InSouls under Siege, Nicole Archambeau explores how the inhabitants of southern France made sense of the ravages of successive waves of plague, the depredations of mercenary warfare, and the violence of royal succession during the fourteenth century. Many people, she finds, understood both plague and war as the symptoms of spiritual sicknesses caused by excessive sin, and they sought cures in confession.
Archambeau draws on a rich evidentiary base of sixty-eight narrative testimonials from the canonization inquest for Countess Delphine de Puimichel, which was held in the market town of Apt in 1363. Each witness in the proceedings had lived through the outbreaks of plague in 1348 and 1361, as well as the violence inflicted by mercenaries unemployed during truces in the Hundred Years' War. Consequently, their testimonies unexpectedly reveal the importance of faith and the role of affect in the healing of body and soul alike.
Faced with an unprecedented cascade of crises, the inhabitants of Provence relied on saints and healers, their worldview connecting earthly disease and disaster to the struggle for their eternal souls. Souls under Siege illustrates how medieval people approached sickness and uncertainty by using a variety of remedies, making clear that "healing" had multiple overlapping meanings in this historical moment.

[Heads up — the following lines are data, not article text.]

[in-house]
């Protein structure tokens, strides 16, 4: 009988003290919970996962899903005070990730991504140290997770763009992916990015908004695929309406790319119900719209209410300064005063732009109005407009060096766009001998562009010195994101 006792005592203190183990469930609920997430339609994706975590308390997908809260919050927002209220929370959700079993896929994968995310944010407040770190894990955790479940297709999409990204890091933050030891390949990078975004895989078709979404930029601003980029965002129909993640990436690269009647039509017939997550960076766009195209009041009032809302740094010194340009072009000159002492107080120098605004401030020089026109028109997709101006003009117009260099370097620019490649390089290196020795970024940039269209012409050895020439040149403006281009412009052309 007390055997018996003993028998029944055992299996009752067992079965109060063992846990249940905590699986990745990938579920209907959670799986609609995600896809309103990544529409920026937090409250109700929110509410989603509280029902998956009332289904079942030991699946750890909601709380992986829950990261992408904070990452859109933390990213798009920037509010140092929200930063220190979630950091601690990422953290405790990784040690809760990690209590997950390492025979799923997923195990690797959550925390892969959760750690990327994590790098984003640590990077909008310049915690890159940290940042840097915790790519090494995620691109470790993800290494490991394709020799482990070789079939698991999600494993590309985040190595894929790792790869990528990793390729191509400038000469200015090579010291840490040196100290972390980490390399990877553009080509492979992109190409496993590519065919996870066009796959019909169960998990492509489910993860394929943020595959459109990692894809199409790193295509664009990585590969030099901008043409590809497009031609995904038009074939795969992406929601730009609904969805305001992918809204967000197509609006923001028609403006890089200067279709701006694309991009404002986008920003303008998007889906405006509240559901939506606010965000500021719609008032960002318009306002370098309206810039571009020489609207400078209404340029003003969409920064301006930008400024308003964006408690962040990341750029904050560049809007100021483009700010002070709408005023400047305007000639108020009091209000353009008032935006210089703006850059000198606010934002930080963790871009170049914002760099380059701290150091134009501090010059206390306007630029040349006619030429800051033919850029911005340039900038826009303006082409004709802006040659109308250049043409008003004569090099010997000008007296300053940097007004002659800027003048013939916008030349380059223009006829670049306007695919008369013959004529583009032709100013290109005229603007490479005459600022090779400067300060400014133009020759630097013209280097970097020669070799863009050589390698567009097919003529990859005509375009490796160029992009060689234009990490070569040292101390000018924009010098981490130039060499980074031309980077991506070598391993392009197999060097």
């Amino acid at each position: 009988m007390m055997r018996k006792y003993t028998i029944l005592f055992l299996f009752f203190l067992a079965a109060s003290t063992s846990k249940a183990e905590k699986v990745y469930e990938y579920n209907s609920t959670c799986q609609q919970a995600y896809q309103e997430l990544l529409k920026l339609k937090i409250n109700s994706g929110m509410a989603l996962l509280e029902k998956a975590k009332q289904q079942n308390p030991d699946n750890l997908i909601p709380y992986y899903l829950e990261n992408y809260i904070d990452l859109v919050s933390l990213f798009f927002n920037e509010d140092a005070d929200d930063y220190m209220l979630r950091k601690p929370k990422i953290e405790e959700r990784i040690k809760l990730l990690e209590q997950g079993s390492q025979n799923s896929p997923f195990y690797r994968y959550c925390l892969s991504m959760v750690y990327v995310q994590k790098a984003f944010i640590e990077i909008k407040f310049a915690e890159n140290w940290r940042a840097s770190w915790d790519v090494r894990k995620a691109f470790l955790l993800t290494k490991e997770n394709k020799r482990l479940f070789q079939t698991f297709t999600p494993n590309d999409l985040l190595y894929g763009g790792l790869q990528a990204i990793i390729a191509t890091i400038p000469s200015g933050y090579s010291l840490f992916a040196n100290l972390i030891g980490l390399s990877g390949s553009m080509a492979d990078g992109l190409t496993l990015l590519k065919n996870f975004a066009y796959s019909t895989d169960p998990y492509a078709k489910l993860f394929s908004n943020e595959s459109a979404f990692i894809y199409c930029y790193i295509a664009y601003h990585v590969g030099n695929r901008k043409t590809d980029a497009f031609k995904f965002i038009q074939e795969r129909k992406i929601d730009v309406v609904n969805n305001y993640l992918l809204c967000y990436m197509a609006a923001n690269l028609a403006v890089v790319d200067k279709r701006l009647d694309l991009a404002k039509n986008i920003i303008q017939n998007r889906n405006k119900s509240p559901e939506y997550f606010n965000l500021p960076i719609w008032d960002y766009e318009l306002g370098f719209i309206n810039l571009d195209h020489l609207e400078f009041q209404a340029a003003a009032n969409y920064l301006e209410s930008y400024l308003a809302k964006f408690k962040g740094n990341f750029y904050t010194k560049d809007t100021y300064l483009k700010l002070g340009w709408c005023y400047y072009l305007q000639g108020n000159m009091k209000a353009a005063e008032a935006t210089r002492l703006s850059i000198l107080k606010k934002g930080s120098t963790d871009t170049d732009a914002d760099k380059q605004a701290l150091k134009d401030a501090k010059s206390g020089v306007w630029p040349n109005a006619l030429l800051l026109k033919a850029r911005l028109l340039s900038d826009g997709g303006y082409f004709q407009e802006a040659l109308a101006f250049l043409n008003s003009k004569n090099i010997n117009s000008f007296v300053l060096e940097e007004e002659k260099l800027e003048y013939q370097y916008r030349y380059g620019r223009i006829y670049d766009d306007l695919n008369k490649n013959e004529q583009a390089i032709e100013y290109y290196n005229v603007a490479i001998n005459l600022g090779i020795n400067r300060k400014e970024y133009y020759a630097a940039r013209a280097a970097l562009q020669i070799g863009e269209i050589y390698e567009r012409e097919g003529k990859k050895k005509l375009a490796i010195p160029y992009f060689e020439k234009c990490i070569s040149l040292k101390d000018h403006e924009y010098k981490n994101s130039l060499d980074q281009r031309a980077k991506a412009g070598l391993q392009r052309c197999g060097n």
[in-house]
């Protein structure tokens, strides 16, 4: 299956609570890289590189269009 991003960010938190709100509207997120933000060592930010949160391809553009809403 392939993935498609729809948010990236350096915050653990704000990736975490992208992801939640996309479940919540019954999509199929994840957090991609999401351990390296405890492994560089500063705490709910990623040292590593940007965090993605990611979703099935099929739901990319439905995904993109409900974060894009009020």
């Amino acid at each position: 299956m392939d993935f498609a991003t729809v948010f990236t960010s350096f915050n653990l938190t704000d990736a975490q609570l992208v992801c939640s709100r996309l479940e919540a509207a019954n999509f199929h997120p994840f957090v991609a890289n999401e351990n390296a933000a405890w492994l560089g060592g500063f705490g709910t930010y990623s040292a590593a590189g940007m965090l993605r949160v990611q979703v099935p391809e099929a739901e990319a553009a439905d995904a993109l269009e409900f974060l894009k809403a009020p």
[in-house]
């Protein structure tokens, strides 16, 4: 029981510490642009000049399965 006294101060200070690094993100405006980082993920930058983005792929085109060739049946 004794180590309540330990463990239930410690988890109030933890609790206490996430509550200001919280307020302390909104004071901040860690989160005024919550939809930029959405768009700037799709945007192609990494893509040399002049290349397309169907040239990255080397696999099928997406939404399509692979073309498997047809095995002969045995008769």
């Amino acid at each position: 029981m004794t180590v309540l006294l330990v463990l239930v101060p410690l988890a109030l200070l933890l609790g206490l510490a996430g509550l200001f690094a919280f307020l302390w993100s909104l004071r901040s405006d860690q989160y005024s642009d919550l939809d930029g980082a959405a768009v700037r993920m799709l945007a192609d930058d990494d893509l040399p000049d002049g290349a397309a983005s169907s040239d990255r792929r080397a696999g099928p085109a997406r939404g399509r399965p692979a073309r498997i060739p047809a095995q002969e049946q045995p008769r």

Introduction: Telling Stories of Danger in Fourteenth-Century Provence
1. Bertranda Bertomieua and the Death of King Robert of Naples, 1343
2. Bishop Philippe Cabassole and the "War of the Seneschals," 1347–1349
3. Master Nicolau Laurens and the Mercenary Invasion of 1357–1358
4. Lady Andrea Raymon and the Great Companies, 1361
5. Master Durand Andree and the Sacrament of Penance as a Moment of Danger
6. Sister Resens de Insula and the Desire for Certainty
Conclusion: Lord Giraud de Simiana and the Health of Body and Soul
Nicole Archambeau is Assistant Professor of History at Colorado State University.
Archambeau belongs to a small but vibrant generation of U.S.-based historians who are making important contributions to the study of medieval Provence, a region whose fascinating history is surprisingly little known outside the community of specialists in France and Canada. Souls under Siege is a very welcome addition to the growing bibliography and illuminates Provençal history in an unusual and fascinating way.
Through its shifting patterns of speakers and contexts, we come to see individuals in a complex world struggling in the midst of violence and disease to find a way to feel whole.